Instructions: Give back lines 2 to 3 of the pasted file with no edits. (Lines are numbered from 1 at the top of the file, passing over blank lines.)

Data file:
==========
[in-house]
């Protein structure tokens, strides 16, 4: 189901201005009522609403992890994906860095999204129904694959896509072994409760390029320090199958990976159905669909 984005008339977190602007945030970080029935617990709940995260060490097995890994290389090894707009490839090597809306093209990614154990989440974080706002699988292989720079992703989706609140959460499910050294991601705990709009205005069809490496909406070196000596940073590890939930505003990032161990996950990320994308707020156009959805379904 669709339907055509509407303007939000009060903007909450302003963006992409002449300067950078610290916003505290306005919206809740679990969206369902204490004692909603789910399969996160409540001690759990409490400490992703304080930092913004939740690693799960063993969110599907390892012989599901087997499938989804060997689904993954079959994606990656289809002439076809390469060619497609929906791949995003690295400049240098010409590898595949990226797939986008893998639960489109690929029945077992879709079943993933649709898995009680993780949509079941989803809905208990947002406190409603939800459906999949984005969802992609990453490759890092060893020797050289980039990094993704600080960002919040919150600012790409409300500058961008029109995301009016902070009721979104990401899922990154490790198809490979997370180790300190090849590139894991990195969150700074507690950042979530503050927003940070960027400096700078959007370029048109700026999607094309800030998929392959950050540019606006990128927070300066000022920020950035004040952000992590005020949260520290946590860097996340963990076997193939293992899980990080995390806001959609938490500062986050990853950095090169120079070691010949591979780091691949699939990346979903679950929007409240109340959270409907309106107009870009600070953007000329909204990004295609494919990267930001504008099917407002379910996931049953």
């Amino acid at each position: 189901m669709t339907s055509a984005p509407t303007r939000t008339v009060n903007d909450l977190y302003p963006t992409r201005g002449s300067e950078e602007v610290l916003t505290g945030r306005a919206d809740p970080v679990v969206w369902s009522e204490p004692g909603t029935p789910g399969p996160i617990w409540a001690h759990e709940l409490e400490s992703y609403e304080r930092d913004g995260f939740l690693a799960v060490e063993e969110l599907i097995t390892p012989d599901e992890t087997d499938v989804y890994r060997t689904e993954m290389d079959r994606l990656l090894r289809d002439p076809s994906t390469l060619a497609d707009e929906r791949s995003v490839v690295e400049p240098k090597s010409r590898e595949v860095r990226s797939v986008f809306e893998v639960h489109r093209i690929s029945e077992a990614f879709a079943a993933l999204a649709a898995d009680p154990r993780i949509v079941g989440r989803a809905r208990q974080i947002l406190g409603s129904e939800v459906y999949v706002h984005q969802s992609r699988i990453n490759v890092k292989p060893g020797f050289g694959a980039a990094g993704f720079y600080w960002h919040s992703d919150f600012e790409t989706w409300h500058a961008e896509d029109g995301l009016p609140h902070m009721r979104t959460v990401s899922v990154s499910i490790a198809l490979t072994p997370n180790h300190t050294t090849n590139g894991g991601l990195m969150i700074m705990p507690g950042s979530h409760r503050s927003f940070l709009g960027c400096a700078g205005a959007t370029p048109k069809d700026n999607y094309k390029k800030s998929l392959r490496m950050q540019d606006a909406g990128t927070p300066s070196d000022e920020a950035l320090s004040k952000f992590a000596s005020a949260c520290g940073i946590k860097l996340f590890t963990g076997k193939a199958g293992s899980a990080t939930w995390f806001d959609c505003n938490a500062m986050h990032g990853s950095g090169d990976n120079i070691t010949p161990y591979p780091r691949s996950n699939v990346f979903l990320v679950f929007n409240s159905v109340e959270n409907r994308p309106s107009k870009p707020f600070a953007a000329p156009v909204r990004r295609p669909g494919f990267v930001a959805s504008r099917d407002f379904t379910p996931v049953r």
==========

């Protein structure tokens, strides 16, 4: 189901201005009522609403992890994906860095999204129904694959896509072994409760390029320090199958990976159905669909 984005008339977190602007945030970080029935617990709940995260060490097995890994290389090894707009490839090597809306093209990614154990989440974080706002699988292989720079992703989706609140959460499910050294991601705990709009205005069809490496909406070196000596940073590890939930505003990032161990996950990320994308707020156009959805379904 669709339907055509509407303007939000009060903007909450302003963006992409002449300067950078610290916003505290306005919206809740679990969206369902204490004692909603789910399969996160409540001690759990409490400490992703304080930092913004939740690693799960063993969110599907390892012989599901087997499938989804060997689904993954079959994606990656289809002439076809390469060619497609929906791949995003690295400049240098010409590898595949990226797939986008893998639960489109690929029945077992879709079943993933649709898995009680993780949509079941989803809905208990947002406190409603939800459906999949984005969802992609990453490759890092060893020797050289980039990094993704600080960002919040919150600012790409409300500058961008029109995301009016902070009721979104990401899922990154490790198809490979997370180790300190090849590139894991990195969150700074507690950042979530503050927003940070960027400096700078959007370029048109700026999607094309800030998929392959950050540019606006990128927070300066000022920020950035004040952000992590005020949260520290946590860097996340963990076997193939293992899980990080995390806001959609938490500062986050990853950095090169120079070691010949591979780091691949699939990346979903679950929007409240109340959270409907309106107009870009600070953007000329909204990004295609494919990267930001504008099917407002379910996931049953």
């Amino acid at each position: 189901m669709t339907s055509a984005p509407t303007r939000t008339v009060n903007d909450l977190y302003p963006t992409r201005g002449s300067e950078e602007v610290l916003t505290g945030r306005a919206d809740p970080v679990v969206w369902s009522e204490p004692g909603t029935p789910g399969p996160i617990w409540a001690h759990e709940l409490e400490s992703y609403e304080r930092d913004g995260f939740l690693a799960v060490e063993e969110l599907i097995t390892p012989d599901e992890t087997d499938v989804y890994r060997t689904e993954m290389d079959r994606l990656l090894r289809d002439p076809s994906t390469l060619a497609d707009e929906r791949s995003v490839v690295e400049p240098k090597s010409r590898e595949v860095r990226s797939v986008f809306e893998v639960h489109r093209i690929s029945e077992a990614f879709a079943a993933l999204a649709a898995d009680p154990r993780i949509v079941g989440r989803a809905r208990q974080i947002l406190g409603s129904e939800v459906y999949v706002h984005q969802s992609r699988i990453n490759v890092k292989p060893g020797f050289g694959a980039a990094g993704f720079y600080w960002h919040s992703d919150f600012e790409t989706w409300h500058a961008e896509d029109g995301l009016p609140h902070m009721r979104t959460v990401s899922v990154s499910i490790a198809l490979t072994p997370n180790h300190t050294t090849n590139g894991g991601l990195m969150i700074m705990p507690g950042s979530h409760r503050s927003f940070l709009g960027c400096a700078g205005a959007t370029p048109k069809d700026n999607y094309k390029k800030s998929l392959r490496m950050q540019d606006a909406g990128t927070p300066s070196d000022e920020a950035l320090s004040k952000f992590a000596s005020a949260c520290g940073i946590k860097l996340f590890t963990g076997k193939a199958g293992s899980a990080t939930w995390f806001d959609c505003n938490a500062m986050h990032g990853s950095g090169d990976n120079i070691t010949p161990y591979p780091r691949s996950n699939v990346f979903l990320v679950f929007n409240s159905v109340e959270n409907r994308p309106s107009k870009p707020f600070a953007a000329p156009v909204r990004r295609p669909g494919f990267v930001a959805s504008r099917d407002f379904t379910p996931v049953r």